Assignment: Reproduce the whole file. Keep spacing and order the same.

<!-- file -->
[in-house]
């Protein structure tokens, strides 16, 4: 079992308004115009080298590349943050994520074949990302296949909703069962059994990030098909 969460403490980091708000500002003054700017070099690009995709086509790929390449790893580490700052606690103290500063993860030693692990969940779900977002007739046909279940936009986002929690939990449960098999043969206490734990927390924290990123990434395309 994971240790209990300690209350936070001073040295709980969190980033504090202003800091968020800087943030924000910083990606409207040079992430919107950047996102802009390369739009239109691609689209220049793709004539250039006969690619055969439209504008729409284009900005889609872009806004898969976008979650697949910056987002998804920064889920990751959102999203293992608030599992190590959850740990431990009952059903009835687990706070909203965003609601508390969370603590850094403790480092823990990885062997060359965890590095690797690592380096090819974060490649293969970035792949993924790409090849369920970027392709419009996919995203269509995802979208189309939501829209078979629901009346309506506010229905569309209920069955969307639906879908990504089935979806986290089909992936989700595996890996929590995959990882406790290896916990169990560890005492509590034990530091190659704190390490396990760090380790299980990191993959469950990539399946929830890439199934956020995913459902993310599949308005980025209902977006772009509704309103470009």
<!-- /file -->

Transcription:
[in-house]
């Protein structure tokens, strides 16, 4: 079992308004115009080298590349943050994520074949990302296949909703069962059994990030098909 969460403490980091708000500002003054700017070099690009995709086509790929390449790893580490700052606690103290500063993860030693692990969940779900977002007739046909279940936009986002929690939990449960098999043969206490734990927390924290990123990434395309 994971240790209990300690209350936070001073040295709980969190980033504090202003800091968020800087943030924000910083990606409207040079992430919107950047996102802009390369739009239109691609689209220049793709004539250039006969690619055969439209504008729409284009900005889609872009806004898969976008979650697949910056987002998804920064889920990751959102999203293992608030599992190590959850740990431990009952059903009835687990706070909203965003609601508390969370603590850094403790480092823990990885062997060359965890590095690797690592380096090819974060490649293969970035792949993924790409090849369920970027392709419009996919995203269509995802979208189309939501829209078979629901009346309506506010229905569309209920069955969307639906879908990504089935979806986290089909992936989700595996890996929590995959990882406790290896916990169990560890005492509590034990530091190659704190390490396990760090380790299980990191993959469950990539399946929830890439199934956020995913459902993310599949308005980025209902977006772009509704309103470009």